Buccaneers focus on defense, depth in draft
APR 27, 2013 9:25p ET
In the fourth round, the Bucs traded up with the Oakland Raiders to select Akeem Spence, a 6-foot-1, 307-pound defensive tackle from Illinois, at No. 100. In the process, Tampa Bay moved from No. 112 and gave Oakland its No. 181 pick. Also in the fourth, defensive end William Gholston, a 6-7, 278-pound Michigan State product, was selected at No. 126.
In the fifth, the Bucs went with defensive end Steven Means, a little-known 6-4, 250-pound Buffalo product at No. 147. Finally, the Bucs sent to the New England Patriots one-time starting running back LeGarrette Blount, rumored as a trade possibility for weeks, to secure 5-11, 222-pound running back Mike James, a Miami product, with the 21st pick in the sixth round (No. 189) following a trade with the Minnesota Vikings.
“I believe that we made ourselves better,” Schiano said. “I felt like we let some opportunities get away from us last year. … We’re building it our way. We’re building it with our kind of people. I’m excited. I know we made ourselves better.”
A breakdown of the Bucs’ selections leaves no secret about the strategy used by Schiano and Dominik in their second draft together. This was a defense-concentrated process with the Bucs going, in order: cornerback and quarterback, defensive tackle and defensive end, defensive end and running back. Tampa Bay’s offense, which produced 24.3 points per game last year (No. 13 in the league), is playoff-ready. After Saturday, its defense could be on the way to becoming postseason-caliber as well.
As part of the building process, this draft showed Dominik’s willingness to be aggressive with his board. Counting the Revis acquisition, the Bucs made four trades that also helped them gain quarterback Mike Glennon, a NC State product, in the third round Friday (No. 73 overall), as well as Spence and James on Saturday.
Revis’ addition will be the lasting legacy of this Bucs draft, of course, but some of the young talent collected could prove to be valuable complementary figures as Tampa Bay works toward ending a five-season playoff drought.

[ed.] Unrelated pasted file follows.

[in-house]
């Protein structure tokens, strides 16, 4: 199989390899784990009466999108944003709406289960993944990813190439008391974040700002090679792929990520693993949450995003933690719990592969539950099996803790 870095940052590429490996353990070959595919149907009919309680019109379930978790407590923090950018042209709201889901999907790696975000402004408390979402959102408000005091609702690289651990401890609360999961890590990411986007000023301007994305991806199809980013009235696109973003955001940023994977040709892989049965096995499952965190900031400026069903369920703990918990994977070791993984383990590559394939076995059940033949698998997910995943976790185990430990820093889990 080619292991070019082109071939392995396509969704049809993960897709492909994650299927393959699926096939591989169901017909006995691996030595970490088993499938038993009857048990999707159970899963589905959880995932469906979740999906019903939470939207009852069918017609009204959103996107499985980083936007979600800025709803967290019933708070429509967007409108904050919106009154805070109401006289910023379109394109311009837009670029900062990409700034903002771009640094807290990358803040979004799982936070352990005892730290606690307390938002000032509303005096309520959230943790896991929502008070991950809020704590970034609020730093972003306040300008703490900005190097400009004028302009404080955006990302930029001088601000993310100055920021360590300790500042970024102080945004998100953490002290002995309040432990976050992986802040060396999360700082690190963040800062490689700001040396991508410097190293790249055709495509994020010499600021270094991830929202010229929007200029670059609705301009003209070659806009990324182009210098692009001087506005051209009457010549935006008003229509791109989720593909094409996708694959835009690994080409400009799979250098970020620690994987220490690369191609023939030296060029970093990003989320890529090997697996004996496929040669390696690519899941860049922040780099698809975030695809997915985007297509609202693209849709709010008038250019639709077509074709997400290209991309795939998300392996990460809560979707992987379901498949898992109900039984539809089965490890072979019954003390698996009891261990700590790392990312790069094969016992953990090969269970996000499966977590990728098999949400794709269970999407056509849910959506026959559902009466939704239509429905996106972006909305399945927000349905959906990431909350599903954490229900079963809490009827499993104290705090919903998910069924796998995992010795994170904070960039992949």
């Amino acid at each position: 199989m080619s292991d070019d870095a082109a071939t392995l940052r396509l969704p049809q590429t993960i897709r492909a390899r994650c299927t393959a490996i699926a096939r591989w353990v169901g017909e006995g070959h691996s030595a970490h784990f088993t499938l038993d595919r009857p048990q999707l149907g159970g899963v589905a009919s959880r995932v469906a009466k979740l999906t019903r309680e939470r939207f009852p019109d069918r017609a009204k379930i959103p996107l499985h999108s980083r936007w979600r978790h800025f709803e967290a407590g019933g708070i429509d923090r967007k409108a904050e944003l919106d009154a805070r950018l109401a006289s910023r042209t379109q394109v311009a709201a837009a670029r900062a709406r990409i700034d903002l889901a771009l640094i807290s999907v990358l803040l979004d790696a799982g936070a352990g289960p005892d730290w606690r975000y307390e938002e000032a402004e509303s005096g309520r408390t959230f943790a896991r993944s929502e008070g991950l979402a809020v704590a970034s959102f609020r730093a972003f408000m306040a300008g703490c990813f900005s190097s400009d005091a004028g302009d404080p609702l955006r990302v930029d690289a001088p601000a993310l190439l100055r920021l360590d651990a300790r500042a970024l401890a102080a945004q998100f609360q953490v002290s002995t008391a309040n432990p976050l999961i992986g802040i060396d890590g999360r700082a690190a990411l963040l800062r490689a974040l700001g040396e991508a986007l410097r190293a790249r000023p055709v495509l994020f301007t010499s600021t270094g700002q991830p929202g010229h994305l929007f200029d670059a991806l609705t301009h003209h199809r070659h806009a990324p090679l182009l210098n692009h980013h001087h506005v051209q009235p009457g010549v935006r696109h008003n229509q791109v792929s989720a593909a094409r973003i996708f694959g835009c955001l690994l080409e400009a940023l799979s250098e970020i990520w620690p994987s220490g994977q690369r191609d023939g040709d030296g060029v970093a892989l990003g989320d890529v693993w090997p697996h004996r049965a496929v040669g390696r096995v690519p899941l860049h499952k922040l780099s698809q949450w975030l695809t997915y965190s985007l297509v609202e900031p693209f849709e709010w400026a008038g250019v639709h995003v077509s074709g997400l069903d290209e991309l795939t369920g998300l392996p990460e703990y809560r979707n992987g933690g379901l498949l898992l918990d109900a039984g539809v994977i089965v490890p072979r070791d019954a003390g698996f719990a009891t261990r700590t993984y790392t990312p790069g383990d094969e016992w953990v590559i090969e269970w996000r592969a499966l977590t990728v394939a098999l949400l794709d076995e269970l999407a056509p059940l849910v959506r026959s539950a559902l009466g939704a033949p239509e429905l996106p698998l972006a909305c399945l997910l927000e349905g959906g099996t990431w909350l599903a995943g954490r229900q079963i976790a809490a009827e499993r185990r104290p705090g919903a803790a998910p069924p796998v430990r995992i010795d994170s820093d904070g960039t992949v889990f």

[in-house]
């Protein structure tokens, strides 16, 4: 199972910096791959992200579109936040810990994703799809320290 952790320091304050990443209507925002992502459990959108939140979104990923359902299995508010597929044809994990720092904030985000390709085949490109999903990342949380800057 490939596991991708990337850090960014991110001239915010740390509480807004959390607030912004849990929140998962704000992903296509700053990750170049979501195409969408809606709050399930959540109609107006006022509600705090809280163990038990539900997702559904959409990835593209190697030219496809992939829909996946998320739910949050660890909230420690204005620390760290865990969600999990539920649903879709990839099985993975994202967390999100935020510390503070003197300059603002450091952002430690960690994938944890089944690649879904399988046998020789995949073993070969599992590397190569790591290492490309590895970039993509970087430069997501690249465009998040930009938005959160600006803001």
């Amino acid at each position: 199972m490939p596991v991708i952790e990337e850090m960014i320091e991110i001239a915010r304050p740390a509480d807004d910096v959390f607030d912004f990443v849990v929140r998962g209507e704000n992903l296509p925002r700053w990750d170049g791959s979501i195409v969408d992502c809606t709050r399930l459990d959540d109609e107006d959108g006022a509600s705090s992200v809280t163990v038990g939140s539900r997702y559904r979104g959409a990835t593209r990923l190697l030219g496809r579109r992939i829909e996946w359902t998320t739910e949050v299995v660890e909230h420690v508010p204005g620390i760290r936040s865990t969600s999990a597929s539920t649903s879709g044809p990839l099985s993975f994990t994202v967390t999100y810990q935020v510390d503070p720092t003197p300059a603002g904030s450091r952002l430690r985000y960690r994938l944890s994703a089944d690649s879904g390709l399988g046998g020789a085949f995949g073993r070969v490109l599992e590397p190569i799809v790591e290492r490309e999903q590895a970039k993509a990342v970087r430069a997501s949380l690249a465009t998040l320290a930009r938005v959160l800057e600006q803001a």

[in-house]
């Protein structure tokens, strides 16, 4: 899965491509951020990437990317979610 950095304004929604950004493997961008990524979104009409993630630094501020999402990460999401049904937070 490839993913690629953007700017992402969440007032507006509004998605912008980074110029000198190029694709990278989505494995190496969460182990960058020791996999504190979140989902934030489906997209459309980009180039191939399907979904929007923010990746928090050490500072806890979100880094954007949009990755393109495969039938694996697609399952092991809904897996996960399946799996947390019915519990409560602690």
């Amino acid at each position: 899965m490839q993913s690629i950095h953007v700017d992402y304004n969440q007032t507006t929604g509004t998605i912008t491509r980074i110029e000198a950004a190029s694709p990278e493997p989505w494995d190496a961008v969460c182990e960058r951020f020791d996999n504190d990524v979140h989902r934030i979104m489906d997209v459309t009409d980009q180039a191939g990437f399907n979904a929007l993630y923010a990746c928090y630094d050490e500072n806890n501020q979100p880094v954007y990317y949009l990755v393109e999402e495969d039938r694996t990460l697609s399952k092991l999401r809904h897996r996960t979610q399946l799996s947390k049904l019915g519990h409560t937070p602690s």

“You’ve got to be open, to keep your mind open, because I think if you just sit still, you’re going to let things come and go, and you’re going to miss out,” Dominik said. “We don’t want to be that organization. We’re always going to be aggressive in that way to make sure we can better the team.”
Because the Bucs were aggressive, they accomplished most of what they set to do early in the offseason. As a result, this draft was largely an appetizer after the signing of free-agent safety Dashon Goldson, a physical presence formerly of the San Francisco 49ers, and the blockbuster trade with the New York Jets for Revis. Suddenly, a once-weak secondary looks like a strength.
Still, Dominik showed he wasn’t satisfied. He displayed a willingness to gamble the past two days, as he did last year by trading up late in the first round to get running back Doug Martin. At times, contenders are made with such foresight, and it will be interesting to see how the Bucs’ bets on Glennon, Spence and James work out in time.
But for now, this Bucs draft will be recalled as the depth draft, the post-Revis draft. Tampa Bay closed the process Saturday after welcoming six players. But the true prize was gained last Sunday, when a jet from New Jersey carrying a former Jet landed about five miles from One Buc Place with reason to anticipate the fall.
Player who should be a star
“Should” is too strong a word for anyone taken by the Bucs in this draft. But cornerback Johnthan Banks, selected No. 43 overall, has the most potential. The Mississippi State product is cerebral, a leader, and he has fared well against Southeastern Conference competition.
With 16 interceptions over a college career as a four-year starter, he has shown an ability to track the ball against strong tests. It's little surprise, but Tampa Bay will need him to be a quick study. He’ll likely be a popular target as quarterbacks work away from Revis in the Bucs’ new-look secondary.
He has a chance to grow while learning from the league’s best corner, so this is a rare opportunity for the young player to be mentored by an elite talent early in his career.
Gholston has been knocked for his inconsistency, but he could become valuable if he proves that he can find his way into the backfield. His 10 tackles for loss (for 102 yards) at Michigan State show what he can accomplish with his 6-7, 278-pound frame.
He’ll be worked into a rotation that includes Da’Quan Bowers, a former second-round pick, and Adrian Clayborn, a former first-round pick, so Gholston must prove himself among players who were more highly touted out of college.
Means could become a diamond in the rough in time. But for now, his selection seems like a question mark. He wasn’t invited to the Combine, and he played at Buffalo, which competes in the Mid-American Conference.
He has some traits that could be assets for the Bucs, like the fact that he had 18.5 sacks in his college career. (The Bucs had 27 last year, tied for No. 29 in the league in the category.) But it’s not a stretch to say Tampa Bay could have signed Means as an undrafted free agent. Taking him in the fifth round is odd.
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